No one, however, could reasonably take such group blaming seriously. The central problem with corruption is that it subverts the rule of law; so if a country tries to elect reformers, but the reformers are corrupted, it is not the people’s fault that they have been betrayed. When countries like Germany supported leaders with (to put it mildly) nefarious agendas, the enlightened view was that the German people are not inherently bad, but that their political system allowed bad men to come to power. The Greek situation is hardly that extreme, but in any case, it makes no sense to say that the Greek people must suffer for the sins of their leaders.

This is especially important because, as noted above, the economic suffering in Greece (and in Spain, Portugal, Italy, Ireland, and elsewhere) is especially concentrated on young people. More than half of the people who should now be building their lives in a thriving economy have instead graduated into a world that has nothing to offer them. They did not elect the series of governments that for decades failed to clean up corruption, or that allowed Greek millionaires and billionaires to shirk their tax responsibilities. Nonetheless, they are now being told that they have no hope, because the most powerful people in Europe are unhappy with Greece’s leaders.

As one American observer noted, in describing his recent conversations with German economists and policymakers, the Germans view this in entirely unsympathetic terms. “Debtors who default, they explained, would simply have to suffer, no matter how rough and even unfair the terms of the loans.” Faced with the argument that the policies being imposed upon Greece now amounted to “a new version of the 1919 Versailles Treaty that would bring in a future ‘chaotic and unreliable’ government in Greece,” these German leaders puzzlingly responded “that they were furious about being compared to Nazis and terrorists.”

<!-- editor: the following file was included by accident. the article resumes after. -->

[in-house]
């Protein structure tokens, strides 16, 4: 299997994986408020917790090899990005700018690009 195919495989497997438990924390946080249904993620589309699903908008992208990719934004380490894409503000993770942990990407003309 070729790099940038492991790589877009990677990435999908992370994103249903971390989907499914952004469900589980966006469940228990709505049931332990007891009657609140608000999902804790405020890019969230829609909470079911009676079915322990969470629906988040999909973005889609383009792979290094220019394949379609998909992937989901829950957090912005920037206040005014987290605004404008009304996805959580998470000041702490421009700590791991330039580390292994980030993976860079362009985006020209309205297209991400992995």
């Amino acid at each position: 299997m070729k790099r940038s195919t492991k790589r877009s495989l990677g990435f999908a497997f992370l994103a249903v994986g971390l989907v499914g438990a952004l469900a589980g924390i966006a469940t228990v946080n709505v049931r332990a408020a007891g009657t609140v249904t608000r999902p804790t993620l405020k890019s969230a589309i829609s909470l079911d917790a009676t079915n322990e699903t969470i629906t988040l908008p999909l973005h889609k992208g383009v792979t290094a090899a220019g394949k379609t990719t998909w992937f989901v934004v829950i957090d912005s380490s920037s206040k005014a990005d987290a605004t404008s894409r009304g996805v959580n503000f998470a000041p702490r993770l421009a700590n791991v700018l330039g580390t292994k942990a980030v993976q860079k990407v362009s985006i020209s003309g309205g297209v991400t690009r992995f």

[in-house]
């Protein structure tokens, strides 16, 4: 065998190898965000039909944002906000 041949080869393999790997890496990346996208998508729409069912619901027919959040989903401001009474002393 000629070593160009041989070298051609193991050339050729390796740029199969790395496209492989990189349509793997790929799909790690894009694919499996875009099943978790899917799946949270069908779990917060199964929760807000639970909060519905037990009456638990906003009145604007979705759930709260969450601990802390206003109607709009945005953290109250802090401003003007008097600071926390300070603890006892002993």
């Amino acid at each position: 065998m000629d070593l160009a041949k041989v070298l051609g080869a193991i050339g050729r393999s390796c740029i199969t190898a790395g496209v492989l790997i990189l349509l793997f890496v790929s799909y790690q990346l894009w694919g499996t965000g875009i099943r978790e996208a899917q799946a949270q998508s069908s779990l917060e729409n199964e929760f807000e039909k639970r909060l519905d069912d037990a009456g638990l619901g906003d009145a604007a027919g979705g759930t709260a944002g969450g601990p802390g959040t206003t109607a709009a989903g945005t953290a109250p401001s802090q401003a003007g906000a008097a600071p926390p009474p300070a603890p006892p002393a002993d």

There is nothing good about the current situation in Greece. That country’s government has been anything but perfect, of course, but the current crisis was caused not by Greece’s governmental failures. The global economic crisis put Greece in an unsustainable position, and its membership in the Eurozone put it at the mercy of its creditors. Those creditors have, unfortunately, convinced themselves that they are the true victims, and that Greece’s citizens should suffer because of some real, but irrelevant failures of their government. This is not just cruel. It is a recipe for disaster.

(Note: At the end of Part One of this series of columns, I wrote that as part of today’s column, I would “explain a disturbing parallel between the moralizing that Europe’s leaders have used to condemn Greece’s people to years of pain and ideologically similar victim-blaming in the United States.” Because of the length of today’s column, I have decided to move that discussion into a blog post today at the Dorf on Law blog.)